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Did you know that best practices in teaching international students align with principles of good teaching for all UAB students?
Click here to read "Engaging in Teaching that Reaches All Students," by Melissa Hawkins, the CTL's International Teaching and Learning Specialist.


Global Awareness Series


The Center for Teaching and Learning is committed to supporting faculty in developing learning environments that include diverse perspectives and viewpoints from other world cultures, as well as promoting the development of intercultural competence among all UAB students. The CTL also endeavors to empower faculty in welcoming international students to our campus by creating inviting, inclusive classrooms that demonstrate an appreciation for the rich vitality they bring to campus life and learning.

To accomplish this goal, the CTL presents the Global Awareness workshop series, providing strategies and tips for working with and teaching international students, as well as topics related to cross-cultural communication and developing intercultural competence. Earning the CTL Global Awareness Certificate includes attending at least 6 Global Awareness workshops. See below for descriptions of upcoming Global Awareness workshops. 

In addition, attendance at 4 workshops presented by the Office of Diversity, Equity, and Inclusion (DEI ) are required to receive the CTL Global Awareness Certificate. DEI workshops are presented by DEI Education Director, Dr. Michelle Allen, and include the following topics: Cultural Awareness Building Blocks, SafeZone Training, Unconscious Bias, and Bystander Intervention. See below for DEI workshop descriptions.

For more information about this workshop series, or to request that one of the workshops be taught on-site in your department, contact This email address is being protected from spambots. You need JavaScript enabled to view it., the International Teaching and Learning Specialist, with the UAB Center for Teaching and LearningClick here for more information about the Global Awareness Certificate.

Click on a workshop title below to view more information and to register.
If no upcoming events are listed, check out more upcoming events from other CTL workshop series.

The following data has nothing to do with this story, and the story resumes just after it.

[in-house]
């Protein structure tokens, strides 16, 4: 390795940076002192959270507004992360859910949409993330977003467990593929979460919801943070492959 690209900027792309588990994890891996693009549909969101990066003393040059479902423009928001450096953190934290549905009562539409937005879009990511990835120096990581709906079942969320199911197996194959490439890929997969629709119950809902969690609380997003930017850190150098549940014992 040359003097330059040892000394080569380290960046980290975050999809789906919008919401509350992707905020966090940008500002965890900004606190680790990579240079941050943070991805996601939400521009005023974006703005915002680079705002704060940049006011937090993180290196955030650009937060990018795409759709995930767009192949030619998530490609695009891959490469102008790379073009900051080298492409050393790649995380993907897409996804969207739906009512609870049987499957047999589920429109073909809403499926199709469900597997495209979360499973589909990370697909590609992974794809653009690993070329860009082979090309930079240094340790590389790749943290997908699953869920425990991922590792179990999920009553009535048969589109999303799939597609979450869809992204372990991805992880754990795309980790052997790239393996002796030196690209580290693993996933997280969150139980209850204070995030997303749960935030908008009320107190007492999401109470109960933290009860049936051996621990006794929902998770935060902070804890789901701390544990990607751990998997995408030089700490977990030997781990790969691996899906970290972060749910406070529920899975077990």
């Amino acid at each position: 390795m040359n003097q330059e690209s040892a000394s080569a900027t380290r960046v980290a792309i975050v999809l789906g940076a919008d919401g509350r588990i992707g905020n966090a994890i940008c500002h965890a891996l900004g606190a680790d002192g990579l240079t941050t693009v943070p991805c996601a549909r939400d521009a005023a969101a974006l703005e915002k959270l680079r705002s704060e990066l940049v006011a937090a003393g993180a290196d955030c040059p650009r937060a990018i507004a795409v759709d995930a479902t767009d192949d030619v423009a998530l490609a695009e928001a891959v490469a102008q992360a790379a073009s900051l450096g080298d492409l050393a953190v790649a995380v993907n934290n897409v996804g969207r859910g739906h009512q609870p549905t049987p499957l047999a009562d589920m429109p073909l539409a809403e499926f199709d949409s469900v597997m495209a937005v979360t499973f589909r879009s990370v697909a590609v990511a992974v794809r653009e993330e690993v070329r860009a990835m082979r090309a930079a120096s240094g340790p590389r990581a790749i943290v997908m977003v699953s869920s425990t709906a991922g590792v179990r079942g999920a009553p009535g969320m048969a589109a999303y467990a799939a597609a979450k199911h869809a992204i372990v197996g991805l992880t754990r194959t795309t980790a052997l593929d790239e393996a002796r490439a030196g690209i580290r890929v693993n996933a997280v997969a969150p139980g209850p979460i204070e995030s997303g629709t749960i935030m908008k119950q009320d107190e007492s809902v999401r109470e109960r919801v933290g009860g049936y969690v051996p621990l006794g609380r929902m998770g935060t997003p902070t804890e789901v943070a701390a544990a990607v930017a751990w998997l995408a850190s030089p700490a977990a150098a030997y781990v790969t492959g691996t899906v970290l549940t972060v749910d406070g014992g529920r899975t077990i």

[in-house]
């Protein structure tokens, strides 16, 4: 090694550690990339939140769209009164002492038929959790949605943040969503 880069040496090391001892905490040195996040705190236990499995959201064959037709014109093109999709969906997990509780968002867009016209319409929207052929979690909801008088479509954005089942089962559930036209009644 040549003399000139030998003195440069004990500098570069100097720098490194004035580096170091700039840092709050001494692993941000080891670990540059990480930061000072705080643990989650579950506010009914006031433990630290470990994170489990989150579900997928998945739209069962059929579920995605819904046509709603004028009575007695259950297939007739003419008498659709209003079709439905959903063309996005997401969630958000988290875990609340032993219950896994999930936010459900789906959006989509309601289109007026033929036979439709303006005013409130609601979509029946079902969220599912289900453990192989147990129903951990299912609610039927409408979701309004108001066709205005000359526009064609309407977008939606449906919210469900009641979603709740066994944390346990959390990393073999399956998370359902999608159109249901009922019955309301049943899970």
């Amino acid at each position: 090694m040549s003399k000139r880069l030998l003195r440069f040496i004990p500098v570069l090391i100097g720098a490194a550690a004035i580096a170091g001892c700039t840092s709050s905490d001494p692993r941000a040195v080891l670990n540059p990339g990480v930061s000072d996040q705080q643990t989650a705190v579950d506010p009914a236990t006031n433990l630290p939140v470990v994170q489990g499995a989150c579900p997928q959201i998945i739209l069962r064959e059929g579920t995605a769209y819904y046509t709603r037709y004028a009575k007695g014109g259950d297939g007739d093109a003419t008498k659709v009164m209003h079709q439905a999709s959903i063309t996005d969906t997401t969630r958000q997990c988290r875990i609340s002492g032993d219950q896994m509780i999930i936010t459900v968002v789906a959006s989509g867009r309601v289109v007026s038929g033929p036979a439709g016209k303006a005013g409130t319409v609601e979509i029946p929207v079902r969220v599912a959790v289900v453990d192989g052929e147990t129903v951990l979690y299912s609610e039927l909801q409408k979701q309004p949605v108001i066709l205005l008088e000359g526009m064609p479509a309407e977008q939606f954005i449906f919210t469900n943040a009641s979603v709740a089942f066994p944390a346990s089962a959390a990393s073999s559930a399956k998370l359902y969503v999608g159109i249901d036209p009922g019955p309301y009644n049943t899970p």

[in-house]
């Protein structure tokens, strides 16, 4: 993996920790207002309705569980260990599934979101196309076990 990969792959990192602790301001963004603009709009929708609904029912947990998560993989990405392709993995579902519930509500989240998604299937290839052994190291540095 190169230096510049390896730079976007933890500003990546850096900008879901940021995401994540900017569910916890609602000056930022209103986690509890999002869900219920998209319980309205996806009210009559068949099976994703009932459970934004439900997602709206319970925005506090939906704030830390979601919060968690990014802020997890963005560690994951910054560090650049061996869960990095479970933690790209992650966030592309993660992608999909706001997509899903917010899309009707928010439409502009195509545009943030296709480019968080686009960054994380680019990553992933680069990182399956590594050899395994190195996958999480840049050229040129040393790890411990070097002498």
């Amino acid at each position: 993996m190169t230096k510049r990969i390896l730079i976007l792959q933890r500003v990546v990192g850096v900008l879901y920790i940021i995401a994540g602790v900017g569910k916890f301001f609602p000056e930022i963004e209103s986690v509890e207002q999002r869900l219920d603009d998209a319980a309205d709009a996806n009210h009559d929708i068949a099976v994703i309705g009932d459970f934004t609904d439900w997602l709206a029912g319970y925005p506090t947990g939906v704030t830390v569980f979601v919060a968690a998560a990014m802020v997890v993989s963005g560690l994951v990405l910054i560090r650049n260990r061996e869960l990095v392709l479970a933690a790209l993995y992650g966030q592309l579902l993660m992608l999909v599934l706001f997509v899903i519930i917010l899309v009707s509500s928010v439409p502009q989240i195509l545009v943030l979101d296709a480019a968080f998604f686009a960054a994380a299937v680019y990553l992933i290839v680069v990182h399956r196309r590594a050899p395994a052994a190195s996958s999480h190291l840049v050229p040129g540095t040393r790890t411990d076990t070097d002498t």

• Communicating Across Cultures and Languages
    When interacting with students from diverse backgrounds, differences in cross-cultural communication styles can be at the root of potential communication issues. Learn about communication differences around the globe in this practical workshop, and experience for yourself some of the challenges of speaking in a “different” language. Participants will also learn how to be a better listener to speakers from different language backgrounds and discuss tools for maximizing effective communication in English.

    Understanding the Impact of Cross-cultural Values
    Join this interactive session to learn about the most common values differences that cause conflict across global cultures. Since values are so deeply oriented within us, they affect our behavior in profound, often unconscious, ways. Learn how several general “U.S.” cultural values differ from the cultures of some of our most populous international student groups and consider the impact of this information on the classroom.

    Tweaking Lectures for Optimal Comprehensibility
    Acquiring advanced listening skills in another language is challenging. Learn what makes English, in particular, a difficult language to comprehend orally, and apply this information in specific ways to help make your spoken English more comprehensible to non-native English speakers. Then, discover strategic steps you can take to help your lectures be more effective in communicating course content.

    Helping International Students Avoid Plagiarism
    Notions of textual borrowing and sharing intellectual ideas are different across cultures. In addition, paraphrasing, and knowing what must be paraphrased versus what does not, is a rather complicated skill to master. Explore practical ways to help your international students navigate academic honesty in the American academic environment.

    Managing Group Work with Cross-cultural Savvy